Students and teachers respond to Google Classroom transition

Adi Saligrama, Co-Editor-In-Chief

Following a two-year transitional period, WHS teachers and students have finally transitioned from TeacherWeb to Google Classroom as the main student-teacher interface. After its full incorporation into WHS classrooms, a range of reviews from students and teachers have shed light on both the positive and negative aspects of the new suite.

Director of Technology and School Libraries Lee McCanne said that managing Google Classroom has been easier and less costly than managing TeacherWeb.

“Since Google Classroom is a complete platform-as-a-service system [which is hosted on Google’s servers], it is very easy to maintain. Classroom is also offered free to public education, at least for the moment,” McCanne said. “TeacherWeb was also a free product, but hosting and management took budget, resources, and time.”

Junior Kimberly Nicholson found Google Classroom generally more convenient to use than TeacherWeb.

“[Google Classroom] is so much easier to use. Everything’s organized nicely and I’m glad that no more teachers use TeacherWeb because it was so inconvenient and outdated,” she said.

Senior Eddie Kong concurred and stated that he preferred Google Classroom because of its accessibility.

“I like Google Classroom better than TeacherWeb because it’s easier to access and navigate the site to get to my classwork,” Kong said.

English teacher Elizabeth Riemer was an early adopter of Google Classroom, switching to it during the 2016-2017 school year. She said that it helped her organize resources in a way that was more accessible to students.

“I spent a little time over the summer before [that school year] figuring out what about Classroom might work and be helpful for my English Nine class,” Riemer said. “The best thing is that resources are easily available to students, and it makes it easier to direct students on where to write essays and to post supplemental resources.”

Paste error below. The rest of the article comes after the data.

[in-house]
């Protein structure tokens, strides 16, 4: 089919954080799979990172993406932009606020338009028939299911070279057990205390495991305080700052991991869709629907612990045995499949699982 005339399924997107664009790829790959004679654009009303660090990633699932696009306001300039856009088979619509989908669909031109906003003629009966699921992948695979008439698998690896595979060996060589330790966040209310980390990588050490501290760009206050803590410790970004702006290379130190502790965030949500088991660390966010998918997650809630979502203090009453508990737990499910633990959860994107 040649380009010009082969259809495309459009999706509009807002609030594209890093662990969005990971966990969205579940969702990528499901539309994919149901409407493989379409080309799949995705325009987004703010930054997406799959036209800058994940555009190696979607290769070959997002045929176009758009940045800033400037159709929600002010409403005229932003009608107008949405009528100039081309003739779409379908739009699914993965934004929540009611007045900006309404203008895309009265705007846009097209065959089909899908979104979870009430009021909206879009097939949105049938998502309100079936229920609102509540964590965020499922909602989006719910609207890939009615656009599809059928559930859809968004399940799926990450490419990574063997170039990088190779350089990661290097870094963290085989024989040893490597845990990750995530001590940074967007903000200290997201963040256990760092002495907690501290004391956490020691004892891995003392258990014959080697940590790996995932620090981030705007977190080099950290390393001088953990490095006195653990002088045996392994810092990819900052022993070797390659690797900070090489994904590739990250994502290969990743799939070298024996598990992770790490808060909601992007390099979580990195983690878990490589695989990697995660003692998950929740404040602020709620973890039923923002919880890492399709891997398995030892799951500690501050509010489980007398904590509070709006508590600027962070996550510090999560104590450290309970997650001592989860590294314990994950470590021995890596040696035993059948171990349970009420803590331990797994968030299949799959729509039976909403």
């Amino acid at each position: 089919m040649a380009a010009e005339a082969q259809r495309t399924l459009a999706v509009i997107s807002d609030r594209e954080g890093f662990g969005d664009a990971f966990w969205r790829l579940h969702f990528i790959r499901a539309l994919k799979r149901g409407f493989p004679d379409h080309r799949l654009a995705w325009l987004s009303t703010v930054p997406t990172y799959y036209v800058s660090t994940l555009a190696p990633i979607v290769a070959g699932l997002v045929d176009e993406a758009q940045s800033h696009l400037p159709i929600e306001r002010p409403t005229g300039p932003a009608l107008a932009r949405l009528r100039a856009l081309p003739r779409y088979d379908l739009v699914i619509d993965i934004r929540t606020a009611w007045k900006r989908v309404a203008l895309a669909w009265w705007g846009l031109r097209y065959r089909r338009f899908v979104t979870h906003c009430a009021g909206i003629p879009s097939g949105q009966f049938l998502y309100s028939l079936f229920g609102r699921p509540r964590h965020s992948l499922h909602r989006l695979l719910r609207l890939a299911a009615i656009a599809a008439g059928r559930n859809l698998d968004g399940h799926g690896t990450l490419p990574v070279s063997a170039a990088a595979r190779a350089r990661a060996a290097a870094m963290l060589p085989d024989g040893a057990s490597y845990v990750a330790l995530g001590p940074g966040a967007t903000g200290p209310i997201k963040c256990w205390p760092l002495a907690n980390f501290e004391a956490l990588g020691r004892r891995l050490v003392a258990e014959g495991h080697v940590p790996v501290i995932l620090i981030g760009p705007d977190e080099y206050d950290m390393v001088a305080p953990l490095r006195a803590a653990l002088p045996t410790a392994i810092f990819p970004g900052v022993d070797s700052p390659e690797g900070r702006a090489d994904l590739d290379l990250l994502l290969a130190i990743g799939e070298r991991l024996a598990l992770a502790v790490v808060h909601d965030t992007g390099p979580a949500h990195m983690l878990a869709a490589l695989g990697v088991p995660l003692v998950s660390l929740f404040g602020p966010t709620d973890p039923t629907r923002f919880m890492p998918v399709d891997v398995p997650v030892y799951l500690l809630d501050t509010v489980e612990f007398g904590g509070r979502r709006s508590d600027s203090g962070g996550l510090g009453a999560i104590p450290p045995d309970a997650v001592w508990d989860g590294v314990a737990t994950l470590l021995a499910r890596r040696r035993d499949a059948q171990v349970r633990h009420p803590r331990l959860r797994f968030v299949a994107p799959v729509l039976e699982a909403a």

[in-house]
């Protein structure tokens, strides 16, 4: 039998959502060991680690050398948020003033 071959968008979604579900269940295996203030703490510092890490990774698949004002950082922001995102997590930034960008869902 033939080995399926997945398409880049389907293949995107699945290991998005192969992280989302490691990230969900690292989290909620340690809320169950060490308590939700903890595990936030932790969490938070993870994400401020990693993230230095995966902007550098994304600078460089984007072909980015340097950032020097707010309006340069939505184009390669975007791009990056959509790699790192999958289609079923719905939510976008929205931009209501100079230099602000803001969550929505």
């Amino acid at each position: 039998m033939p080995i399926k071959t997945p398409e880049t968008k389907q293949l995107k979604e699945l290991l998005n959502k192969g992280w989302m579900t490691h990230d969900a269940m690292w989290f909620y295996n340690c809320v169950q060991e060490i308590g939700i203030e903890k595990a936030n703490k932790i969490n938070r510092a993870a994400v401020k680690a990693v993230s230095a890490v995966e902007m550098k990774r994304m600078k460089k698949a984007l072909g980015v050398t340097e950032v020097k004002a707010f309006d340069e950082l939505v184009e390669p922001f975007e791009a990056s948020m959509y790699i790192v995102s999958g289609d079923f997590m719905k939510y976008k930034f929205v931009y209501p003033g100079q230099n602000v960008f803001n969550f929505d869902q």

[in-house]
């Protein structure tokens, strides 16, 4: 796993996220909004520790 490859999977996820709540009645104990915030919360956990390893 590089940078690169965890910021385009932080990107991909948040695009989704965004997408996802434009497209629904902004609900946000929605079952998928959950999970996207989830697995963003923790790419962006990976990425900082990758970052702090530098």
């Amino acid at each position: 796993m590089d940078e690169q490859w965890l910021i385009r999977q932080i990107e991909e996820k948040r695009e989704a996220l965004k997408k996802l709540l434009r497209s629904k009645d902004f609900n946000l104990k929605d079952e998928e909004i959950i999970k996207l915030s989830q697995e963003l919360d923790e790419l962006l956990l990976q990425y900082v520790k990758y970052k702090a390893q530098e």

History teacher Moncrieff Cochran, who switched to Google Classroom last year, said that the software has become important in transitioning his courses to a more digital format.

“It’s become an integral part of my courses,” he said. “I post homework and as much information as possible there. Ideally, I don’t hand anything out and it’s been helpful in reducing the amount of paper we use.”

Google Classroom has also caused accessibility problems for students and teachers. According to science teacher Janet Kresl Moffat, one such issue arose in directing students where to find assignments.

“I find that many of my students just go to the ‘stream’ tab to find assignments, but I have things organized under the ‘classwork’ tab,” she said. “Trying to communicate where to go to get assignments has tripped students up.”

Other teachers also took issue with various facets of the software. Science teacher Boris Korsunsky was critical of Google Classroom’s interface, pointing out that it sacrifices several features in the name of simplicity.

“In general, Google Classroom seems to do a lot of things pretty well, such as making communication with students convenient, but I think that it lacks a lot of functionality that I would like to see in an all-purpose website,” Korsunsky said.

Sophomore Angela Shen was also critical of Google Classroom’s organization.

“Classroom tries to be simplistic but ends up cutting off a bunch of tools that would be useful,” Shen said. “For example, there’s no place where you can access all assignments easily; you need to scroll through the sections of the classwork tab.”

Although there has been some challenges with implementing Google Classroom, most students and teachers have said that they appreciate its features. According to McCanne, TeacherWeb is scheduled to be shut down after this year’s complete migration to Classroom, concluding the school’s transition to the new interface.